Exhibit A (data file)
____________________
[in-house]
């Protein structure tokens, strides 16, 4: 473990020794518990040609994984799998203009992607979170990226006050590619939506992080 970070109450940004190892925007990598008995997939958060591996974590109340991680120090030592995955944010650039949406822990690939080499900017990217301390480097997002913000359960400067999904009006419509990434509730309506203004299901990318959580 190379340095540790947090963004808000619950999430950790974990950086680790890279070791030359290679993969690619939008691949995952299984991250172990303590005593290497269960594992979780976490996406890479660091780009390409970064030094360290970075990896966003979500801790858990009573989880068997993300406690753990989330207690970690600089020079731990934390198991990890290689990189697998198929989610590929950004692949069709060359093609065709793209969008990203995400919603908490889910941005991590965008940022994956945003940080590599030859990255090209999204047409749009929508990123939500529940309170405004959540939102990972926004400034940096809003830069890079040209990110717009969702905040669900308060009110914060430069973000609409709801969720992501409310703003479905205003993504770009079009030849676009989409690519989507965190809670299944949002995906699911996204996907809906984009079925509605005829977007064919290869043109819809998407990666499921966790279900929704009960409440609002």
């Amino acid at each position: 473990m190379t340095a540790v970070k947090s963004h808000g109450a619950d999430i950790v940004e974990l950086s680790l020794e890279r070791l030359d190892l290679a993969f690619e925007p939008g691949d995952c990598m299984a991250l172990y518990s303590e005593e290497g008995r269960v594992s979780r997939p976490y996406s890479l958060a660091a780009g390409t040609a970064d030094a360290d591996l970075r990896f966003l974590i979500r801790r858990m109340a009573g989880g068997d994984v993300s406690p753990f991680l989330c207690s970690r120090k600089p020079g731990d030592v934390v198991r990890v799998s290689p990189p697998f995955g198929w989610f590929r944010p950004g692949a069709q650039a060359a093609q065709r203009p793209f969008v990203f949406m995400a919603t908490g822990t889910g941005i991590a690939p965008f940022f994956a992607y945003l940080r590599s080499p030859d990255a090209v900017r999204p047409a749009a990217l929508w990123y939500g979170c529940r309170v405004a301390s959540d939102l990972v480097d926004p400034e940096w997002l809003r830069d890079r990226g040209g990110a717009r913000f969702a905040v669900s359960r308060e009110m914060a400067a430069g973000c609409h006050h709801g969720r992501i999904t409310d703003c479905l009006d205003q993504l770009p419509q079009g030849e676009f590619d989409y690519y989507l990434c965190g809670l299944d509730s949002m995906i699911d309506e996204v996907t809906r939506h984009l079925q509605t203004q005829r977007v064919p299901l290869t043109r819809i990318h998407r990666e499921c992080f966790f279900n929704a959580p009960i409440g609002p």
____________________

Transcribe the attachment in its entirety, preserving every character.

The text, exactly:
[in-house]
């Protein structure tokens, strides 16, 4: 473990020794518990040609994984799998203009992607979170990226006050590619939506992080 970070109450940004190892925007990598008995997939958060591996974590109340991680120090030592995955944010650039949406822990690939080499900017990217301390480097997002913000359960400067999904009006419509990434509730309506203004299901990318959580 190379340095540790947090963004808000619950999430950790974990950086680790890279070791030359290679993969690619939008691949995952299984991250172990303590005593290497269960594992979780976490996406890479660091780009390409970064030094360290970075990896966003979500801790858990009573989880068997993300406690753990989330207690970690600089020079731990934390198991990890290689990189697998198929989610590929950004692949069709060359093609065709793209969008990203995400919603908490889910941005991590965008940022994956945003940080590599030859990255090209999204047409749009929508990123939500529940309170405004959540939102990972926004400034940096809003830069890079040209990110717009969702905040669900308060009110914060430069973000609409709801969720992501409310703003479905205003993504770009079009030849676009989409690519989507965190809670299944949002995906699911996204996907809906984009079925509605005829977007064919290869043109819809998407990666499921966790279900929704009960409440609002």
């Amino acid at each position: 473990m190379t340095a540790v970070k947090s963004h808000g109450a619950d999430i950790v940004e974990l950086s680790l020794e890279r070791l030359d190892l290679a993969f690619e925007p939008g691949d995952c990598m299984a991250l172990y518990s303590e005593e290497g008995r269960v594992s979780r997939p976490y996406s890479l958060a660091a780009g390409t040609a970064d030094a360290d591996l970075r990896f966003l974590i979500r801790r858990m109340a009573g989880g068997d994984v993300s406690p753990f991680l989330c207690s970690r120090k600089p020079g731990d030592v934390v198991r990890v799998s290689p990189p697998f995955g198929w989610f590929r944010p950004g692949a069709q650039a060359a093609q065709r203009p793209f969008v990203f949406m995400a919603t908490g822990t889910g941005i991590a690939p965008f940022f994956a992607y945003l940080r590599s080499p030859d990255a090209v900017r999204p047409a749009a990217l929508w990123y939500g979170c529940r309170v405004a301390s959540d939102l990972v480097d926004p400034e940096w997002l809003r830069d890079r990226g040209g990110a717009r913000f969702a905040v669900s359960r308060e009110m914060a400067a430069g973000c609409h006050h709801g969720r992501i999904t409310d703003c479905l009006d205003q993504l770009p419509q079009g030849e676009f590619d989409y690519y989507l990434c965190g809670l299944d509730s949002m995906i699911d309506e996204v996907t809906r939506h984009l079925q509605t203004q005829r977007v064919p299901l290869t043109r819809i990318h998407r990666e499921c992080f966790f279900n929704a959580p009960i409440g609002p």